South Florida's median home price has hit an all-time high
For the second month in a row, South Florida residential sales are beating out 2019. They're also driving up prices, bringing the median price for a single-family home in Miami-Dade and Broward counties to $425,000 — the highest ever.
The total number of home sales was up more than 12% in September 2020 over September 2019 sales in both Miami-Dade County and Broward, according to the Miami Association of Realtors. That follows a similar increase in August — welcome relief after the four-month decline in previous months.
"We are seeing tremendous influx coming in from outside of Miami, and in a way a revaluation from people in Miami. This is the first time that people have spent this much time at home," said Jessica Adams, global real estate adviser with One Sotheby's International Realty. Adams focuses on single-family homes in Coconut Grove and Coral Gables.
Total residential sales rose by 12.5%, from 2,240 in September 2019 to 2,521 in September 2020. Single-family home sales grew by 19.3%; condo sales grew by 6.3%.
The September numbers reflect an ongoing pandemic-era preference for single-family homes.
"A lot of people have looked at condos in a different way. People were reevaluating what they were paying for when all of the amenities got shut down. That showed an influx into the single-family home market," Adams said. "[Despite amenities reopening] buyers realize that in a house they don't have to interact with other human beings."
Miami-Dade's popularity is eating at inventory, which dwindled by 37.3% for single-family homes — from 6,444 in September 2019 to 4,039 in September 2020 — and by 6.6% for condos — from 15,142 to 14,148. The market has 3.8 months of supply for single-family homes and 13.8 months for condos. Industry professionals consider a balanced market to consist of six-to-nine months of inventory.
Demand is so strong that Adams keeps a running list of would-be house buyers — currently 22. One has been looking for the past six months; the others contacted her this summer.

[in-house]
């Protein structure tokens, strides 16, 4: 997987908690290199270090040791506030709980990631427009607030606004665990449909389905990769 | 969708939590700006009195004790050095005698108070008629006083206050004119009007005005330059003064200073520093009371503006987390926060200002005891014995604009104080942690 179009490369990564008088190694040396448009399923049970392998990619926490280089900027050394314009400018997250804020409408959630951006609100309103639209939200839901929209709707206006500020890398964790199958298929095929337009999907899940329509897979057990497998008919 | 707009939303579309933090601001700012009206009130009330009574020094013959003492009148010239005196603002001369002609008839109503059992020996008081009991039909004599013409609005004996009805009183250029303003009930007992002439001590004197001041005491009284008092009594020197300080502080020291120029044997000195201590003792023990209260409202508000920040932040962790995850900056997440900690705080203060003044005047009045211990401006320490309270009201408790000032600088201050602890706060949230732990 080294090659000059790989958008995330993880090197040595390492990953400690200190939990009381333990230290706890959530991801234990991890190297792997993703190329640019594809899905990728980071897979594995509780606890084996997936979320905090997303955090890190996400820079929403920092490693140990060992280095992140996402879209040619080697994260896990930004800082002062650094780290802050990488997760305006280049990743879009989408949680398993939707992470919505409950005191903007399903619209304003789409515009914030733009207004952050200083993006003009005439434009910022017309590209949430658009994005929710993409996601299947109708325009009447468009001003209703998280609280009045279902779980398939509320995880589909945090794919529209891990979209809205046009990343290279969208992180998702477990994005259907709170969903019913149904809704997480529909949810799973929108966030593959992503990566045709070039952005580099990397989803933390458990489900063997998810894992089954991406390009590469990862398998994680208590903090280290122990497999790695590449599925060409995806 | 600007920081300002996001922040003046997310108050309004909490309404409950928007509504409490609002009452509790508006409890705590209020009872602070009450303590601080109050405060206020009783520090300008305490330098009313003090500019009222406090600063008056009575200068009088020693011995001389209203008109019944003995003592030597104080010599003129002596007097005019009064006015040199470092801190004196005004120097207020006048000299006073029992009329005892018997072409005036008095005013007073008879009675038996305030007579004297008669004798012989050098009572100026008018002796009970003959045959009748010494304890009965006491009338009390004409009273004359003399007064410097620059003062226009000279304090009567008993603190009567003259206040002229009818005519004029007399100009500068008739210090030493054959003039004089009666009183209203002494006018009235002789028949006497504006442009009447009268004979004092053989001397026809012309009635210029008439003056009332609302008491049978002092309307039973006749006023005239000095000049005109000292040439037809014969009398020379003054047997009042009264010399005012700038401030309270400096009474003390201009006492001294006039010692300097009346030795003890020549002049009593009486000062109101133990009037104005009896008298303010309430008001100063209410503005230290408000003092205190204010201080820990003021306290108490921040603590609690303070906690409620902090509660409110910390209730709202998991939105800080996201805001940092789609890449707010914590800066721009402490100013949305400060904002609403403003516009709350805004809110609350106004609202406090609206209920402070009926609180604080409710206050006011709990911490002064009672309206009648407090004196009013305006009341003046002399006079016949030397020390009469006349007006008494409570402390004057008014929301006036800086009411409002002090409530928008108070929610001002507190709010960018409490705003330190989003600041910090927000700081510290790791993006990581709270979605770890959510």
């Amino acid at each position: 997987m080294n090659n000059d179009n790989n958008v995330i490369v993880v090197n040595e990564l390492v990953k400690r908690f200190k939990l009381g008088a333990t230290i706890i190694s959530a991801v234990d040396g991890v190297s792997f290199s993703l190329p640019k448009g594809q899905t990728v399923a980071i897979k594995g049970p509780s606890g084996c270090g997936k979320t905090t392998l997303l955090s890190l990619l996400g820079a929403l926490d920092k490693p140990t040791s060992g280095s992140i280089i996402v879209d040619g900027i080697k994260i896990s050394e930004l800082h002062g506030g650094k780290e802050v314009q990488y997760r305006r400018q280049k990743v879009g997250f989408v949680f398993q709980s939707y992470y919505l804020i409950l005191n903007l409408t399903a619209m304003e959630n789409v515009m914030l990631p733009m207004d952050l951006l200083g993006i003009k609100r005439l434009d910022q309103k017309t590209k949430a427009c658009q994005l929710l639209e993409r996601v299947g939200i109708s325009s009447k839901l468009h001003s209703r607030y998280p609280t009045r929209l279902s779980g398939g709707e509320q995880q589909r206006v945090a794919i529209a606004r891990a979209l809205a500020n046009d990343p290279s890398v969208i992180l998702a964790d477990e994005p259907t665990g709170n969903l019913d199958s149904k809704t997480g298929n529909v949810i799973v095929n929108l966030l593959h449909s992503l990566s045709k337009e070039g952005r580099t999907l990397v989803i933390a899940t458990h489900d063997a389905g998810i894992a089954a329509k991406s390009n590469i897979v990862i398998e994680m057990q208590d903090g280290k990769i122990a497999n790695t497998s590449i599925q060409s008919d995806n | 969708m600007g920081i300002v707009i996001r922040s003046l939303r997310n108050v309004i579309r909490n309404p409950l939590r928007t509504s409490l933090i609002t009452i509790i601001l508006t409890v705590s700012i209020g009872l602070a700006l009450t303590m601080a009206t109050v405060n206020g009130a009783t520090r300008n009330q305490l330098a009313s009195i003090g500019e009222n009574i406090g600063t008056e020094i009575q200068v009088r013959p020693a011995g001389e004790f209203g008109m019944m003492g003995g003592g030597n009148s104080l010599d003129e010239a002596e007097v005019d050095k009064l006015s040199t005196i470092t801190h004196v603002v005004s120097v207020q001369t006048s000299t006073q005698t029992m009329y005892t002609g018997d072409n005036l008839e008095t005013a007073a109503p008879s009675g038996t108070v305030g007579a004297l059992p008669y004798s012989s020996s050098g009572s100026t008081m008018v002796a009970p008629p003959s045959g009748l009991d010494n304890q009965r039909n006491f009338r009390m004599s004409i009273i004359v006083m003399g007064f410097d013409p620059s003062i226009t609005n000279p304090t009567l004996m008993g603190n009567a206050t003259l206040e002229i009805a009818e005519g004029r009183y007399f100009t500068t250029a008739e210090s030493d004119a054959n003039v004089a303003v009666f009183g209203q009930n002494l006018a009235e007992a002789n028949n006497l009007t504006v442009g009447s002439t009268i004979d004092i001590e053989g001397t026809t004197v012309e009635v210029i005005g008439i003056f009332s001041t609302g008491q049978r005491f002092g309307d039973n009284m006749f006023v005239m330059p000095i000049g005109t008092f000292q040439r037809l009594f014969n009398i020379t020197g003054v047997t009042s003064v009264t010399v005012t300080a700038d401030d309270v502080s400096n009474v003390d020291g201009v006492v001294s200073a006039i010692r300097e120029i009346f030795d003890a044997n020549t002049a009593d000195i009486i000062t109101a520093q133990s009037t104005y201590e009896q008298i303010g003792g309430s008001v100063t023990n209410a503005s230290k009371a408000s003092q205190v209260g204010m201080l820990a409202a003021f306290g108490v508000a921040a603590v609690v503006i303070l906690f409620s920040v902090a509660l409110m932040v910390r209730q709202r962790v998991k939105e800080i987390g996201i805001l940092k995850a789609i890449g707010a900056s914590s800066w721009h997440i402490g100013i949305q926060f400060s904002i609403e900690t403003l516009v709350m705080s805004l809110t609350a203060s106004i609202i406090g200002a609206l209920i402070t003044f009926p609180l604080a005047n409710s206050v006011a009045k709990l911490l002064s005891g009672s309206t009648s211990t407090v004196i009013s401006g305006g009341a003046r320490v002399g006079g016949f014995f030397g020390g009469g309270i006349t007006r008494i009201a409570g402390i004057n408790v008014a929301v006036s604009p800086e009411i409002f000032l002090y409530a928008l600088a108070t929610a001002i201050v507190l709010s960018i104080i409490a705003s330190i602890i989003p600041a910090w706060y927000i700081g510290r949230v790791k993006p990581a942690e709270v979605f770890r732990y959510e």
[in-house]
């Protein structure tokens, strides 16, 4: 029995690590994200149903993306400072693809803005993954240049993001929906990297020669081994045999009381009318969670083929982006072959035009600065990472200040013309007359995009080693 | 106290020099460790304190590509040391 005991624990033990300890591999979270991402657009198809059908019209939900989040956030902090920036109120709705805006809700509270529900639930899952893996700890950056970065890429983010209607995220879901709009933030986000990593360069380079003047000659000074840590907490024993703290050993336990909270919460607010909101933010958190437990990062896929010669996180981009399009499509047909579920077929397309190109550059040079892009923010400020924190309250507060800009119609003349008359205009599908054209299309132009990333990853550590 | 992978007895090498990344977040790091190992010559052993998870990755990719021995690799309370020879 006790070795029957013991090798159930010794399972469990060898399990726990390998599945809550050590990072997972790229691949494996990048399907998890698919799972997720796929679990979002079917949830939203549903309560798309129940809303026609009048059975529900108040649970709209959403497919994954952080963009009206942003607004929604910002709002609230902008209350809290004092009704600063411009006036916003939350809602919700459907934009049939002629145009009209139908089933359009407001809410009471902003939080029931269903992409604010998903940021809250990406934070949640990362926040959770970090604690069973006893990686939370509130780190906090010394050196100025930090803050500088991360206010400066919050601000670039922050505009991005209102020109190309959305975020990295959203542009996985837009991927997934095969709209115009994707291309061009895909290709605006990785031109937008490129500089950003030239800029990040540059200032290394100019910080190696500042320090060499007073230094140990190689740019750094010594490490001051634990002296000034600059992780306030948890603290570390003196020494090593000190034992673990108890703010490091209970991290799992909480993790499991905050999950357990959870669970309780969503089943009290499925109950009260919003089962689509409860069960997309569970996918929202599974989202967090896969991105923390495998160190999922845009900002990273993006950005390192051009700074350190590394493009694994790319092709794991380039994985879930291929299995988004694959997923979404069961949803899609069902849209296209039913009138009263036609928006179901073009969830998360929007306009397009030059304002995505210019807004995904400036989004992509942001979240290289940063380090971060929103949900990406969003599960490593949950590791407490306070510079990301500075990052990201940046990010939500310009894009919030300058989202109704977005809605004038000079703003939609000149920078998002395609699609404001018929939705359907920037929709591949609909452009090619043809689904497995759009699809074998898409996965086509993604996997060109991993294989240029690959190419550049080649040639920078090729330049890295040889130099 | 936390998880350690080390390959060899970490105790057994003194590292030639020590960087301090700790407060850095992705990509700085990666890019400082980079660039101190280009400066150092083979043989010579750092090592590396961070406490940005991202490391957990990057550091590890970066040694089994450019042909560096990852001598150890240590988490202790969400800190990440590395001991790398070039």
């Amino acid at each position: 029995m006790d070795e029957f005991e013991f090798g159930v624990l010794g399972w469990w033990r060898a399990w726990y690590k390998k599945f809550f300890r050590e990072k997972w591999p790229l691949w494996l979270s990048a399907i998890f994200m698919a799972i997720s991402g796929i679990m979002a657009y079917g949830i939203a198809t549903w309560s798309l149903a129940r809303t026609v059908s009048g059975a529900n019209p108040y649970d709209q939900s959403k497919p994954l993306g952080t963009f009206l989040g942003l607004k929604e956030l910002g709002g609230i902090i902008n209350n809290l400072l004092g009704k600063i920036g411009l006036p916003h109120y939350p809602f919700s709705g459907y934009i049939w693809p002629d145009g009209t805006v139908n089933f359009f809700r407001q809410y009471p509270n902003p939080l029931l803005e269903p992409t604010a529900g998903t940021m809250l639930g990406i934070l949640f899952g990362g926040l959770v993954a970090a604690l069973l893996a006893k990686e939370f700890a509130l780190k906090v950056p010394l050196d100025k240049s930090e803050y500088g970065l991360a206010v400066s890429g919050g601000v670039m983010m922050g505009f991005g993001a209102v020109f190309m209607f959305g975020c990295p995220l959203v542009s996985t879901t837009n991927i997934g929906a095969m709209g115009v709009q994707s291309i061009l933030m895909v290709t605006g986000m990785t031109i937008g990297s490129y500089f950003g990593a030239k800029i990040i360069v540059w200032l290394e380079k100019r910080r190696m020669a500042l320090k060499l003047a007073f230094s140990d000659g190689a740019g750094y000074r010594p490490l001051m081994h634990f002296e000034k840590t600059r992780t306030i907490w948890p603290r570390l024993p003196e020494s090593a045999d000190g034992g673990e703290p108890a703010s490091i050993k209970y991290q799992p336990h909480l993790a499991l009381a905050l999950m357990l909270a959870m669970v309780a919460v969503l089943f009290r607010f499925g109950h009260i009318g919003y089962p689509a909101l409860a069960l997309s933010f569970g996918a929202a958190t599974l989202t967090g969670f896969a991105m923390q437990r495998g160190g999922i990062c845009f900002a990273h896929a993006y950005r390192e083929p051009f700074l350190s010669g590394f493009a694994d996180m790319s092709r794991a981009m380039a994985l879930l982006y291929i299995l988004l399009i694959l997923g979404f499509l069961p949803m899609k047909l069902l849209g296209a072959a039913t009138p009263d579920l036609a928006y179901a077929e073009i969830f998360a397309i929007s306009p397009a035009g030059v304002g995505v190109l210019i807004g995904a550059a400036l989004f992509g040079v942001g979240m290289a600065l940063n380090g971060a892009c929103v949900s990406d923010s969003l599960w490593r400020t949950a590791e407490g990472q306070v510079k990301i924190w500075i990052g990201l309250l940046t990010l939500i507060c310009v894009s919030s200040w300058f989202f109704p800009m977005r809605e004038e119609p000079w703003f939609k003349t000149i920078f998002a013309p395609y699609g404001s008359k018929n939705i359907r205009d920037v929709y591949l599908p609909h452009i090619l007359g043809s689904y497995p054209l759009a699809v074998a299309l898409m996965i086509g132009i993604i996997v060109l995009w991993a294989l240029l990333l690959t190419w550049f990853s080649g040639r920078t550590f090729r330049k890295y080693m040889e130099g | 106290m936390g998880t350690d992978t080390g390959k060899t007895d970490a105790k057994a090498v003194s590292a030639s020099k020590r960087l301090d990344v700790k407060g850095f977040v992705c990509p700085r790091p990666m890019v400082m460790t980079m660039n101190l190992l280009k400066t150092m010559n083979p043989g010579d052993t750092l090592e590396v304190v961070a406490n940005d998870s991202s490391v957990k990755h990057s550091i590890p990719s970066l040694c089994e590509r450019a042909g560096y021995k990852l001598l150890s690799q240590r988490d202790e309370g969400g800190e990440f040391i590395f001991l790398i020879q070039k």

"The main thing that is setting our market back is the lack of inventory. We are trying to sell things before they hit the market ... At this point, it's kind of about convincing sellers that this is the time to sell, especially for empty nesters that have those large estates," Adams said.
Tight inventory means higher prices. The median price for single-family homes jumped year-over-year by 15.2%, from $377,750 to $435,000 — the highest median price for the market, said Lynda Fernandez, chief of communications for the Miami Association of Realtors. The previous highest peak — $416,000 — was in August 2020. Both are well above the pre-recession high of $401,000 in May 2007.
The median condo price increased by 8.2%, from $245,000 to $265,000.
Single-family homes closed at 96.7% of the listing price, up from 95.3% in September 2019. Condos closed at 94.4% of the listing price, up from 93.7%.
Cash buyers comprised 26.9% of all closings, down from 33.9%. Still, it's above the national figure of 18%.
Total residential sales increased by 14.5%, from 2,606 in September 2019 to 2,984 in September 2020. Single-family home sales rose by 24.9%; condo sales by 5.2%.
"Schooling being done at home and parents working from home are driving families to the single-family home market," said Mark Sadek, Keyes Company district sales manager. "First-time buyers would love to buy condos if they can get an FHA loan, but the limited FHA inventory is pushing people towards townhouses and single-family homes."
The mortgage limit ranges from $373,750 for a one-bedroom home to $718,750 for a four-bedroom home for FHA loans in Broward County.
Inventory decreased by 39.3% for single-family homes — from 5,330 in September 2019 to 3,234 in September 2020, but increased by 1.7% for condos — from 7,655 to 7,784. Broward has 2.6 months of supply for single-family homes and 6.5 months for condos.
Single-family home buyers are primarily looking at Weston, Parkland, Pompano, Lighthouse Point, Oakland Park, East Plantation, and Coral Springs, Sadek said. Condo hunters are searching in Hallandale Beach, Pompano, Deerfield Beach, and Fort Lauderdale.
Prospective sellers are afraid to list, Sadek said, for fear of not finding their next home in what seems to be a competitive market. "Sellers are hesitant, because they worry that they can't find a place to go," Sadek said.
Median prices increased by 15.6% for single-family homes, from $367,500 to $425,000, and by 11.8% for condos, from $170,000 to $190,000.
Houses closed at 97.1% of the listing price, up from 96.2% in 2019. Condos closed at 95.2% of the listing price, up from 94.4%.
Cash buyers comprised 28.8% of all closings, down from 33.8% in September 2019. Still, it's above the national figure of 18%.